- Child Care Assistance for Families of Severely Injured Military Members - This program provides families of severely injured military members with assistance to find and pay for safe, licensed child care services for a period of six months during their period of recuperation. (Extensions beyond the six month period will be considered based upon physician reassessment). The program is available nationwide wherever the injured member is receiving either in-patient or out-patient medical care.
Child Care Technical Assistance Network (CCTAN) (Formerly - National Child Care Information and Technical Assistance Center (NCCIC))Operated by the US Department of Health and Human Services, CCTAN is a national clearinghouse and technical assistance (TA) center that provides comprehensive child care information resources and TA services to Child Care and Development Fund (CCDF) Administrators and other key stakeholders. Part of the website provides a listing of National Accreditation Organizations for Early Childhood Programs, a collection of agencies that have developed accreditation systems to recognize early child care and education programs that meet higher standards than are required by state regulations.
The Military Child Initiative Through a partnership with the DoD, the Johns Hopkins Bloomberg School of Public Health, and the Johns Hopkins Center on School, Family, and Community Partnerships, the Military Child Initiative works to improve educational environments for military children to meet their unique needs. The website provides more information about the Initiative and information about the technical assistance that is available through this program.
Military Child Education Coalition (MCEC) MCEC is a nonprofit organization that promotes partnerships and provides for networking of military installations and their supporting school districts. The website provides links to their education resource center, information and MCEC initiatives, publications and research, and information on training opportunities.
Military K-12 Partnership Through a partnership with DoDEA, learn how the Department of Defense and all of the services are working with educators and administrators across the nation to provide quality education for all children of military families.
Reach Out and Read Reach Out and Read is a national, nonprofit organization that promotes early literacy by making books a routine part of pediatric care. Reach Out and Read trains doctors and nurses to advise parents about the importance of reading aloud and to give books to children at pediatric checkups from six months to five years of age, with a special focus on children growing up in poverty.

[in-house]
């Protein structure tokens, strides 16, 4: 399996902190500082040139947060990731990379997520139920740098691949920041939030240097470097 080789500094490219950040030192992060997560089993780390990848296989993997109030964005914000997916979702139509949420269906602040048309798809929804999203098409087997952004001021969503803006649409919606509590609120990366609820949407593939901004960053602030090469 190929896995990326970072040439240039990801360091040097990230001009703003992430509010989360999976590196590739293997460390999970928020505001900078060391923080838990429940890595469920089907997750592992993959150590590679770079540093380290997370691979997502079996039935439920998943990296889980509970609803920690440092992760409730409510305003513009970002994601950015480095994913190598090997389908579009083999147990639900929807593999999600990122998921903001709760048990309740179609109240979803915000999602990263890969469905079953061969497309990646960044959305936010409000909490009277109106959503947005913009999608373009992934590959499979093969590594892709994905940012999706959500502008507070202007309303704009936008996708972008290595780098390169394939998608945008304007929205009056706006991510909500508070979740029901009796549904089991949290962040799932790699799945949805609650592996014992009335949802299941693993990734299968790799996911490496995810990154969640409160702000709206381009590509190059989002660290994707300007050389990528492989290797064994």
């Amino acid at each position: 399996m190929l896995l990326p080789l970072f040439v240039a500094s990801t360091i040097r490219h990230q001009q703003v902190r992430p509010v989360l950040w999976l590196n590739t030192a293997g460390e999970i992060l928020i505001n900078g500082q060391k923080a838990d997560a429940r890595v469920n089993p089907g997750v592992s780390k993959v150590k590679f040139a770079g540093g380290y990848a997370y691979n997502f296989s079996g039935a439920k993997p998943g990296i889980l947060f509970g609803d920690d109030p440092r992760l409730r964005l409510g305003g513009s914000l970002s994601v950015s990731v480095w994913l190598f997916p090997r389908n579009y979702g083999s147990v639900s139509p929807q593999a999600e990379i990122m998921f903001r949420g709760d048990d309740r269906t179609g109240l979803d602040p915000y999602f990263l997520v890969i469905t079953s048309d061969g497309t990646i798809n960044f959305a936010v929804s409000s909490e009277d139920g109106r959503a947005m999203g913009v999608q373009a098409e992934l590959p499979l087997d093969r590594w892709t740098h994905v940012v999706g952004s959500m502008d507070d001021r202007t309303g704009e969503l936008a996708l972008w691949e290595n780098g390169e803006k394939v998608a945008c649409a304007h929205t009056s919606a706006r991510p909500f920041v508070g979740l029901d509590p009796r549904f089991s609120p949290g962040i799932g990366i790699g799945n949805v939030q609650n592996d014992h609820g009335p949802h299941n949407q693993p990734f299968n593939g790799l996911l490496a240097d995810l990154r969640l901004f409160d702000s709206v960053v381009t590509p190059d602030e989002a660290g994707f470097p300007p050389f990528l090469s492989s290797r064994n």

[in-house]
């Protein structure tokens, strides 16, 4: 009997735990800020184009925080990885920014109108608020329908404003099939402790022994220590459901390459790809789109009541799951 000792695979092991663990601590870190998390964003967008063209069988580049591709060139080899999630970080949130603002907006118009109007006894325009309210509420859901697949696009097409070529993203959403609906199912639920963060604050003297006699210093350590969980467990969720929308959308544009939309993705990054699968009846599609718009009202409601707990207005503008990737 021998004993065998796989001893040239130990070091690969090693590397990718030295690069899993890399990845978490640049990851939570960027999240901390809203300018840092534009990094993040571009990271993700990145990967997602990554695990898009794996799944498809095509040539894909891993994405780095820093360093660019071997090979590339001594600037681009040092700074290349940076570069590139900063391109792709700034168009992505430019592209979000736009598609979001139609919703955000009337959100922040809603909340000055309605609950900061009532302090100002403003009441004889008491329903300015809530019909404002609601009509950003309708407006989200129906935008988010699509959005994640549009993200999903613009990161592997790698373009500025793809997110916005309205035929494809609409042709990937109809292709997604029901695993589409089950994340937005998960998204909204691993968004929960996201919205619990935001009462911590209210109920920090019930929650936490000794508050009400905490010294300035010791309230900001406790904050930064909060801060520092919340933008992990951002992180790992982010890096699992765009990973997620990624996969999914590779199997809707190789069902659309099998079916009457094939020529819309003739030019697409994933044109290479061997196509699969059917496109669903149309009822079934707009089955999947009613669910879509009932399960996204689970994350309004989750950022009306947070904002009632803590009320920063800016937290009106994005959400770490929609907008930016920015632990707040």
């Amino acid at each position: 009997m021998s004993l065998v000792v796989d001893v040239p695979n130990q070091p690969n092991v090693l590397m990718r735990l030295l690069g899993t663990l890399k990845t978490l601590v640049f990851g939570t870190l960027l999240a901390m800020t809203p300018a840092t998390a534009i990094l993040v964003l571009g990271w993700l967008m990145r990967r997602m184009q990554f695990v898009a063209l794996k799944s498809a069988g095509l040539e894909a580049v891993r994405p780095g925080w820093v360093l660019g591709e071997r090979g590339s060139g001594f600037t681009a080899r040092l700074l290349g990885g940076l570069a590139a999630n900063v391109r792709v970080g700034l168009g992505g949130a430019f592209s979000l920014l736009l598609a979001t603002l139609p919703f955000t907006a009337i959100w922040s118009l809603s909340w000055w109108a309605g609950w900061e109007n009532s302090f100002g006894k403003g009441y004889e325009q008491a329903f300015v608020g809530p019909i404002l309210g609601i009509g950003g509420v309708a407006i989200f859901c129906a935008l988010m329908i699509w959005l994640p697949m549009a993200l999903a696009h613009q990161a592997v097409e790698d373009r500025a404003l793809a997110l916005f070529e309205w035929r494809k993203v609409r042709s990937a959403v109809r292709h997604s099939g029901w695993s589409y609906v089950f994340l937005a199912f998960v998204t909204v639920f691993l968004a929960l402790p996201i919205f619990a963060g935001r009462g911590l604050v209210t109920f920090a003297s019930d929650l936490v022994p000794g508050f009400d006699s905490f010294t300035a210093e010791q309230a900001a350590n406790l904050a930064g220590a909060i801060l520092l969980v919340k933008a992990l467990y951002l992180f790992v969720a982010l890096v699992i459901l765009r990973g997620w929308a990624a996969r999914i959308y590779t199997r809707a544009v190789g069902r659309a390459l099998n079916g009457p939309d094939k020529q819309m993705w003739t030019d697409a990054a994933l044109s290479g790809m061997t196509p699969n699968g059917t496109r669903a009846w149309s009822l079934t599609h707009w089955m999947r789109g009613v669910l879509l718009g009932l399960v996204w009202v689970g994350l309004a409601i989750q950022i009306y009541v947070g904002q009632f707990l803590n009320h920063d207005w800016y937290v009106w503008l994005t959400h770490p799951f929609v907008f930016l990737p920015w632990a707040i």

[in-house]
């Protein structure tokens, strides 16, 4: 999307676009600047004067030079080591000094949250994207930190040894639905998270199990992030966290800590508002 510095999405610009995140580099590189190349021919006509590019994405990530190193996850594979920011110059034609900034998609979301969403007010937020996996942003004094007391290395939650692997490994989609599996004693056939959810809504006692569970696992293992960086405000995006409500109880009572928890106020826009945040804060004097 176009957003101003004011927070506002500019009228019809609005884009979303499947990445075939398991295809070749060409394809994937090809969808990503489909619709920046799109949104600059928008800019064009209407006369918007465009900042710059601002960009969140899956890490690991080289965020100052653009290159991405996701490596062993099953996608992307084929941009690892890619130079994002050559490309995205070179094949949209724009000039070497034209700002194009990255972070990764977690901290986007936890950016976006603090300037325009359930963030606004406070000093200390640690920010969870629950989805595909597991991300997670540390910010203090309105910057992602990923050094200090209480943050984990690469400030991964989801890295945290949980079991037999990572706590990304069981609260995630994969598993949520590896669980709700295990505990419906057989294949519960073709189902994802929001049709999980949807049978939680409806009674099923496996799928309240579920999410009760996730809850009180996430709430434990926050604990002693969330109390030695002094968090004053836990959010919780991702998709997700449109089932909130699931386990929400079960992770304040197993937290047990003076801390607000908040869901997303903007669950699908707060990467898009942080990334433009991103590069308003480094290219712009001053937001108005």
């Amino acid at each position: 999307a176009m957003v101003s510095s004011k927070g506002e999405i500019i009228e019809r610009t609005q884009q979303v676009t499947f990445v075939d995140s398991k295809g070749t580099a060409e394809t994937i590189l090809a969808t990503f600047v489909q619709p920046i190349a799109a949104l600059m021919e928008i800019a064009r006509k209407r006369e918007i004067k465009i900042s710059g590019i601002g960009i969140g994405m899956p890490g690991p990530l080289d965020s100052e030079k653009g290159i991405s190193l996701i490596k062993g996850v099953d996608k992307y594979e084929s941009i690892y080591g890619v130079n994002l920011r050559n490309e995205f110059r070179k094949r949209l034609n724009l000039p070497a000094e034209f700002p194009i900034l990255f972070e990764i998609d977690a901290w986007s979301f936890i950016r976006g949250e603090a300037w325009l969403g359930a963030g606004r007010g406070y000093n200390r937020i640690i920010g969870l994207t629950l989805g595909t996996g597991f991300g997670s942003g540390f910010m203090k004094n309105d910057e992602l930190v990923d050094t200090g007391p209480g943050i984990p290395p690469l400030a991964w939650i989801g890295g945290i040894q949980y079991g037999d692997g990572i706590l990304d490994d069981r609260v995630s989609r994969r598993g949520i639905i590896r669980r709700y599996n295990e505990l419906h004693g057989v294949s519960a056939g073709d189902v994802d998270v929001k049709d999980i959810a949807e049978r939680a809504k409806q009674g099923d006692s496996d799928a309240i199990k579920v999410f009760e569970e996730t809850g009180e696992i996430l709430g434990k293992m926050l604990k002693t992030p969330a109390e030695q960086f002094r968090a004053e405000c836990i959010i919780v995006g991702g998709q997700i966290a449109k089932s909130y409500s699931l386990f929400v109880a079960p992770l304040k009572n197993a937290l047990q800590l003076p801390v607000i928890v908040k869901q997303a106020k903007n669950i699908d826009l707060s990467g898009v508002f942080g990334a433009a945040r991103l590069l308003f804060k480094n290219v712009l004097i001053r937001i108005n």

Armed Services YMCA (ASYMCA) The ASYMCA is a nonprofit organization that works with DoD to provide support services to military service members and their families. ASYMCA offers essential programs to include hospital assistance, spouse support services, health and wellness services, and child care.
Boys & Girls Clubs of America The Boys & Girls Clubs of America often partner with military installation youth centers to help young family members succeed in school, stay healthy, learn important skills, pursue arts and sports, and explore vocational choices.
National 4-H Headquarters 4-H partners with many of the installation Children and Youth Services programs to provide technical assistance and training for military child care staff and to establish local 4-H clubs for military youth on installations.
National Military Families Association (NMFA) NMFA strives to educate military families about their rights and about benefits and services available to them. NMFA also provides military families with information on a wide range issues affecting their lives. The website has information on children and deployment and has a section focused on Family Life, with information on child care, spouse employment, and adoption. Operation Purple Camp Experience, sponsored by NMFA, is a free, week-long summer camp program offered at over 60 locations to support military children who have a deployed parent.
Operation Military Kids (OMK) OMK is the Army's collaborative effort with communities across the country to support children and youth impacted by deployment. OMK provides program opportunities for school-age, middle school, and teen-aged youth and connects them to support resources in their communities.
Exceptional Family Members
Child Care Aware of America (formerly NACCRRA) Exceptional Family Member Program (EFMP) Respite Care Child Care Aware of America (formerly NACCRRA) has partnered with the Services to assist military families with special needs children by providing respite care so that the spouse or service member can leave the house, go to an appointment, or just rest. The website provides parent and provider applications and more information about the program, including eligibility requirements.